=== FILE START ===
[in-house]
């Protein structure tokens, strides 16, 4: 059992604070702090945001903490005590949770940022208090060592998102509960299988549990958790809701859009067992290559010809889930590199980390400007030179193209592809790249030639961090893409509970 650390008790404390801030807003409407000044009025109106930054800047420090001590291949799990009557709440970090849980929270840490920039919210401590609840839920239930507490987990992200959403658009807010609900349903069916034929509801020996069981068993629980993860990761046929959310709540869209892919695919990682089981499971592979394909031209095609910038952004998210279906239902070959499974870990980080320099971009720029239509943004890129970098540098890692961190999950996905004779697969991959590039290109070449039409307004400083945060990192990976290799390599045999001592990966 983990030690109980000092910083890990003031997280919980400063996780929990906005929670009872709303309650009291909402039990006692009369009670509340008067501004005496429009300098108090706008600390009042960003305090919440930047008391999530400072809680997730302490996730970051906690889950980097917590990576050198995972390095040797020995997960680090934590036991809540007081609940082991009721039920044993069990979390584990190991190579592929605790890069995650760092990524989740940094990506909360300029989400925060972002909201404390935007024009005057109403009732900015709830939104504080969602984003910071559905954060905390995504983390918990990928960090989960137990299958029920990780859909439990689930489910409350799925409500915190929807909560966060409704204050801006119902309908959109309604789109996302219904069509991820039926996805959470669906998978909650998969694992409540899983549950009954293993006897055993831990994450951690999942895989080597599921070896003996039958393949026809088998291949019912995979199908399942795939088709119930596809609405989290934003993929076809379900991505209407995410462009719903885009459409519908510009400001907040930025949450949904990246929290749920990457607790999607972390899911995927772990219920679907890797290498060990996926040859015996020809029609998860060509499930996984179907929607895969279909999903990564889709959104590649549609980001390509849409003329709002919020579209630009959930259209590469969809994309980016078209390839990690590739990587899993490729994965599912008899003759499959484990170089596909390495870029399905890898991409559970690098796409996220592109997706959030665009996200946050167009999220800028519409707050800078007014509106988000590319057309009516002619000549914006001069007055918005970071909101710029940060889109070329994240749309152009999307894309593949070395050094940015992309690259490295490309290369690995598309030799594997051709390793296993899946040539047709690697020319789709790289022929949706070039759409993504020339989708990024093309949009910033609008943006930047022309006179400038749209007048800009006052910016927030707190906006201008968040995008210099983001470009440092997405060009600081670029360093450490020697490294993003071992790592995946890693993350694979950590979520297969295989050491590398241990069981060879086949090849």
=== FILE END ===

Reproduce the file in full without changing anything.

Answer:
[in-house]
């Protein structure tokens, strides 16, 4: 059992604070702090945001903490005590949770940022208090060592998102509960299988549990958790809701859009067992290559010809889930590199980390400007030179193209592809790249030639961090893409509970 650390008790404390801030807003409407000044009025109106930054800047420090001590291949799990009557709440970090849980929270840490920039919210401590609840839920239930507490987990992200959403658009807010609900349903069916034929509801020996069981068993629980993860990761046929959310709540869209892919695919990682089981499971592979394909031209095609910038952004998210279906239902070959499974870990980080320099971009720029239509943004890129970098540098890692961190999950996905004779697969991959590039290109070449039409307004400083945060990192990976290799390599045999001592990966 983990030690109980000092910083890990003031997280919980400063996780929990906005929670009872709303309650009291909402039990006692009369009670509340008067501004005496429009300098108090706008600390009042960003305090919440930047008391999530400072809680997730302490996730970051906690889950980097917590990576050198995972390095040797020995997960680090934590036991809540007081609940082991009721039920044993069990979390584990190991190579592929605790890069995650760092990524989740940094990506909360300029989400925060972002909201404390935007024009005057109403009732900015709830939104504080969602984003910071559905954060905390995504983390918990990928960090989960137990299958029920990780859909439990689930489910409350799925409500915190929807909560966060409704204050801006119902309908959109309604789109996302219904069509991820039926996805959470669906998978909650998969694992409540899983549950009954293993006897055993831990994450951690999942895989080597599921070896003996039958393949026809088998291949019912995979199908399942795939088709119930596809609405989290934003993929076809379900991505209407995410462009719903885009459409519908510009400001907040930025949450949904990246929290749920990457607790999607972390899911995927772990219920679907890797290498060990996926040859015996020809029609998860060509499930996984179907929607895969279909999903990564889709959104590649549609980001390509849409003329709002919020579209630009959930259209590469969809994309980016078209390839990690590739990587899993490729994965599912008899003759499959484990170089596909390495870029399905890898991409559970690098796409996220592109997706959030665009996200946050167009999220800028519409707050800078007014509106988000590319057309009516002619000549914006001069007055918005970071909101710029940060889109070329994240749309152009999307894309593949070395050094940015992309690259490295490309290369690995598309030799594997051709390793296993899946040539047709690697020319789709790289022929949706070039759409993504020339989708990024093309949009910033609008943006930047022309006179400038749209007048800009006052910016927030707190906006201008968040995008210099983001470009440092997405060009600081670029360093450490020697490294993003071992790592995946890693993350694979950590979520297969295989050491590398241990069981060879086949090849």